It’s summer, I need a break. A-ha! What’s this I spy, but one of the best letters to the editor that I’ve read in years.
The letter appeared in the Aug. 1 edition of our sister paper, the Comox Valley Record, and was written by Lang Price of Courtenay.
Not only did I enjoy Lang’s prose and ideas, but I also thought it was a good read for Campbell River’s fresh-water enthusiasts – many of whom have cast lines in the valley’s lakes and rivers.
Here it is, enjoy…and thanks Lang for giving me a summer break. Perhaps I should go fishing:
Okay, here we go again, it’s the old us against them, the big corporate dude screwing the little guy, rights verses privilege, blah, blah, blah.
When will we get it that this adversarial crap doesn’t cut it any more. It’s all so 1960s power to the people. Give me a break.
I’m speaking obviously, about the privilege of accessing our vast recreational wonderlands through privately owned forests, more specifically Wolf Lake.
For years we’ve been lulled into the mindset that these lands are ours to do with what we so choose — wrong! This is private property.
The Record has published two perspectives on this dilemma, one from a parent who seems upset that TimberWest has gated the road to the lake, prohibiting their right to recreate on the lakeshore, and then we have a counter opinion from a gentleman who is involved in forestry.
Having fished throughout the Comox Valley and points beyond, I’ve had the opportunity to engage forestry dudes on the topic of gated and decommissioned access roads. The response is the same — vandalism, garbage and the threat of fire.
A number of years back, Maple Lake became a local dropoff point for all sorts of garbage, and the owner of the surrounding property slammed shut the gate. There was a bit of stink due to the popularity of Maple Lake and – behold – mature minds met to mend the mess. Volunteers gathered to collect and truck the crap to the dump. Problem solved, gate swings open, life is good.
About a month ago my fishing buddy and I drove up to north end of Wolf Lake to seek out the mighty trout. I just about puked.
The surrounding area resembled a war zone — smashed bottles, piles of discarded tents and sleeping bags, rotting food, spent shotgun shells, and God knows what else.
Now the word is out that the south end of the lake is similarly screwed and the gate is locked tighter than a rainbow’s jaw on a wet fly.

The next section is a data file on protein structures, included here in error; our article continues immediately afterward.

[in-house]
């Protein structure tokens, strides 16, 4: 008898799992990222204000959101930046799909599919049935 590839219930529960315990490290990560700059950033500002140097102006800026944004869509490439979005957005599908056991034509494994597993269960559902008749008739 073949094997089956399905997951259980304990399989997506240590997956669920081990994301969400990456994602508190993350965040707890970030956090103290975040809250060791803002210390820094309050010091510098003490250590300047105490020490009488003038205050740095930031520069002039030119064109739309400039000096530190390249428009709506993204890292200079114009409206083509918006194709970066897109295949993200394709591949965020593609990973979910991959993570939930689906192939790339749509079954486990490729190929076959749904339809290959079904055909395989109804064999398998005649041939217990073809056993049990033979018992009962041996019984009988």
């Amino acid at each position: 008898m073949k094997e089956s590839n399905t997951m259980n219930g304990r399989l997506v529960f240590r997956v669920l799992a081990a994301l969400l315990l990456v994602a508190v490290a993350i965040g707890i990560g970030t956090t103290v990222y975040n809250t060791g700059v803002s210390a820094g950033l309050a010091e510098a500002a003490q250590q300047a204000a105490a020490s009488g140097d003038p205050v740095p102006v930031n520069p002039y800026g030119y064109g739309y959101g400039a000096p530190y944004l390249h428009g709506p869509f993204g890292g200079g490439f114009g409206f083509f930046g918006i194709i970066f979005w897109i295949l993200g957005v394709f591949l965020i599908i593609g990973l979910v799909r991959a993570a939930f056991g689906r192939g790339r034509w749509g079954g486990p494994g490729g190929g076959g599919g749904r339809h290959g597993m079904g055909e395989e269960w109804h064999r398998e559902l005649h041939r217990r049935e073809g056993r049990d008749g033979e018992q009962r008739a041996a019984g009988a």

So here’s the deal: In and around the Comox Valley there are numerous groups involved in the preservation of nature and the great outdoors.
Let’s see, we have fish and game clubs, river enhancement people, naturalist groups, fly fishing dudes, hiking clubs, off-road ATV guys and I’m sure many more.
Within this collective brain mass there must be some sort of solution?
All of these people and the rest of us who just want to sit by the lakeshore and fish or camp are in jeopardy of losing this outdoor experience and that of our kids if we just sit back and let the actions of a few dictate how we can or cannot mingle with nature.
I have a few ideas. For instance, adopt a lake preservation program similar to Adopt a Highway. Have a weekend cleanup based on the annual Denman and Hornby Island beach tidy up (maybe the landfill guys would waive the dumping fees) or some sort of Neighborhood Watch.
Let the timber companies know we respect their land. On the other hand, TimberWest could issue keys or codes for a fee if they so choose to keep their access roads under lock and key, like what is happening to travel up Comox Lake.
I know to some this is all pie-in-the-sky, group hugs and kumbaya stuff, but I feel that our outdoor privileges are being eroded by a small number of individuals who, if left unchecked, will have not only the lakes and rivers closed, but beaches, hiking trails and mountain peaks, leaving the rest of us to commune with nature by languishing in our lawn chairs in the Driftwood Mall parking lot, which by then will be inundated with parking meters.
One final thought, I hope TimberWest reads this and gives us their viewpoint and hopefully a middle ground resolution.